reviews\ Jul 13, 2010 at 8:00 pm

TNA Impact! Cross the Line PSP review


Having launched two years ago on home consoles, TNA Impact! has been a long time coming to the handheld platform. It’s easy to see why, as the original console versions were published by Midway, the troubled publisher that has now gone the way of the dodo. However, SouthPeak Games has gotten a hold of the PSP and Nintendo DS versions of the game, and they are now finally seeing the light of day with TNA Impact! Cross the Line.

The PSP version of the game could be considered a completely different iteration of the TNA franchise, offering up a story mode that has you playing the role of a fallen wrestler working his way back up to the top of the circuit in a quest for victory and revenge. Additionally, you’re able to fill the shoes of other famous wrestlers from the TNA Wrestling universe, including Mick Foley, Kurt Angle, Sting, AJ Styles, and plenty of others (sadly for PSP owners, Hulk Hogan is exclusive to the DS version of the game).

Unfortunately, even with the story mode, Cross the Line is a very shallow experience. There is no way to customize your wrestlers or even create your own, leading the story to be a hollow one-off experience that you won’t care to revisit when all is said and done. Additionally, the wrestling mechanics themselves could use a lot of work, feeling stiff and lacking in fluidity. All in all, this is a hollow experience that will be tough for even the biggest TNA fan to feel heavily invested in.

The controls are pretty standard for a wrestling game. You have the ability to punch, kick, and grapple against your opponents, with the left trigger serving as your modifier for more powerful attacks. You have a few advanced moves as well, including Irish Whips and counters, but nothing you haven’t seen in other wrestling titles.

The controls could've been improved upon due to the slight lag between button presses and moves being carried out. This problem isn’t that noticeable when you’re button-mashing your way through a punching combo, but when you try to utilize the overly-touchy reversal mechanic, it can be a huge issue. Pulling off a proper reversal correctly is a real pain, and can lead to some frustrating beatdowns.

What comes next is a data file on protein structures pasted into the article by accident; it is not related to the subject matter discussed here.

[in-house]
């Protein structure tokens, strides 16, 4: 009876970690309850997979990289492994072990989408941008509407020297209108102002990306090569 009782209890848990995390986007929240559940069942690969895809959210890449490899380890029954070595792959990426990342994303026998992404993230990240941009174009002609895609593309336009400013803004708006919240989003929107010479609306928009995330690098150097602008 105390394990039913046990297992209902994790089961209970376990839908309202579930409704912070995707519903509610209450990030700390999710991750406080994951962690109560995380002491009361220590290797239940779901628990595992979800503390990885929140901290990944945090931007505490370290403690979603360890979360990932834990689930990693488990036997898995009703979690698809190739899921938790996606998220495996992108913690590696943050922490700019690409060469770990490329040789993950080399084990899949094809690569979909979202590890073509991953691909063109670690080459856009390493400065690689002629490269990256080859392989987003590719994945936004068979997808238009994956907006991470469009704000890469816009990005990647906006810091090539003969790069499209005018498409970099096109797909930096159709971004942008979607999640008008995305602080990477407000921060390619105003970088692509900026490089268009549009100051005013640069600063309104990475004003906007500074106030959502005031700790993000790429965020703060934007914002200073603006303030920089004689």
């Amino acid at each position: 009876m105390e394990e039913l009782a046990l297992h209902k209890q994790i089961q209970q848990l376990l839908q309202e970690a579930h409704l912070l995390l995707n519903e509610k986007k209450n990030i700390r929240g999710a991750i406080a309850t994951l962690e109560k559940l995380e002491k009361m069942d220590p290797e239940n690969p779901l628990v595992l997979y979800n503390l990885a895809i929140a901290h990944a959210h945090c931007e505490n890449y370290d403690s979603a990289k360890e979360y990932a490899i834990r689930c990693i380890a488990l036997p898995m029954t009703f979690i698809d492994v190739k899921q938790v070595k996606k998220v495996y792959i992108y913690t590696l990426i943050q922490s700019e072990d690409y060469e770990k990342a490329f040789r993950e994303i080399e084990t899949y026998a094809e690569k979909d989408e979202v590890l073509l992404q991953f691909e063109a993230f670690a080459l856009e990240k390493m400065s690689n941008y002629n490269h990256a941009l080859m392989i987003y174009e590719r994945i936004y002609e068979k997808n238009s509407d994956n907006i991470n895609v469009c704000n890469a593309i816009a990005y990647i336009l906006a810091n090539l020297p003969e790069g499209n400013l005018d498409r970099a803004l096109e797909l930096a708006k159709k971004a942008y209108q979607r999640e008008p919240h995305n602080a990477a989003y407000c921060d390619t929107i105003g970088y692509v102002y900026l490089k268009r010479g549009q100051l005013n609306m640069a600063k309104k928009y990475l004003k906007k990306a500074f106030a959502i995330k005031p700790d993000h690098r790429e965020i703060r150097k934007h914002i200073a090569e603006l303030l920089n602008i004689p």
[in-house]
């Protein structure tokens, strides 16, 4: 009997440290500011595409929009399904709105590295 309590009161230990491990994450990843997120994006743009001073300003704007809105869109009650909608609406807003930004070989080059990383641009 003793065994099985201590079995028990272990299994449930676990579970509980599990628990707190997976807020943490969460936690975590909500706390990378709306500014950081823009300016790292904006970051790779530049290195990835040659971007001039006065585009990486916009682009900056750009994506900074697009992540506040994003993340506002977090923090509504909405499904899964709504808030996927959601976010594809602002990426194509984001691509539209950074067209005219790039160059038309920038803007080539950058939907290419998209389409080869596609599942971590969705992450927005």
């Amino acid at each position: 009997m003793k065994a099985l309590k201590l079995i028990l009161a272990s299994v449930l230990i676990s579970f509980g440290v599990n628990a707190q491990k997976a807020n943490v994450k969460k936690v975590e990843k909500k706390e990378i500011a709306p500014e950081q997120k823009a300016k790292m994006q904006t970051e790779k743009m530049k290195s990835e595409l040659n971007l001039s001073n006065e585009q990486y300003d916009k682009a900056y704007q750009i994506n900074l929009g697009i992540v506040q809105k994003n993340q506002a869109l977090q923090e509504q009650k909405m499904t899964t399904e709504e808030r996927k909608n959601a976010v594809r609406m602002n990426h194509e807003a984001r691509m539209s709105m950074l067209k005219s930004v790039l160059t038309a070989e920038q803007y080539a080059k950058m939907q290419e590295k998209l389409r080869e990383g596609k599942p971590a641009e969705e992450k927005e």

The game offers up a story mode that puts you in control of Suicide, a popular fighter within the TNA universe. During a championship match, you decide to win against your opponent instead of taking a fall. This wasn’t the smartest move, as Suicide is then severely beaten and left for dead. After an extensive rehabilitation and some reconstructive surgery, you begin the long hard road back into the wrestling circuit, and try to discover who was behind your assault.

The game’s story mode is a simplistic affair throughout, lacking in any sort of customization elements and only serving as a means to unlock characters for exhibition matches. The story is nothing to get excited about, but the lack of any form of customization is definitely the biggest bummer. There is no way to upgrade your character or gain new abilities as you play through the story, which simply unfolds from one cutscene to another and from one fracas to another. There’s no way to personalize the experience whatsoever.

This also carries through in the exhibition modes. There is no proper season mode outside of the story mode, and the exhibitions modes are shallow. While there are quite a few diverse modes here, including fan favorites like Ultimate X, weapon-supporting Full Metal Mayhem, and a 16-player elimination tournament mode, these are ultimately empty events without any real reason to feel invested in the long term.

Graphically, the game is a mixed bag. Some of the character models look pretty simplistic and lack in overall detail, but the animations are well done and the framerates are solid. The music is pretty generic hard rock, and the voice work is pretty standard fare for a wrestling game, albeit pretty cheesy.

TNA Impact! Cross the Line has had a long road in getting to the PSP, but it’s hard to say that the journey really paid off. The game feels shallow and the wrestling isn’t very tight thanks to shoddy controls, meaning that this isn’t one to get excited about.


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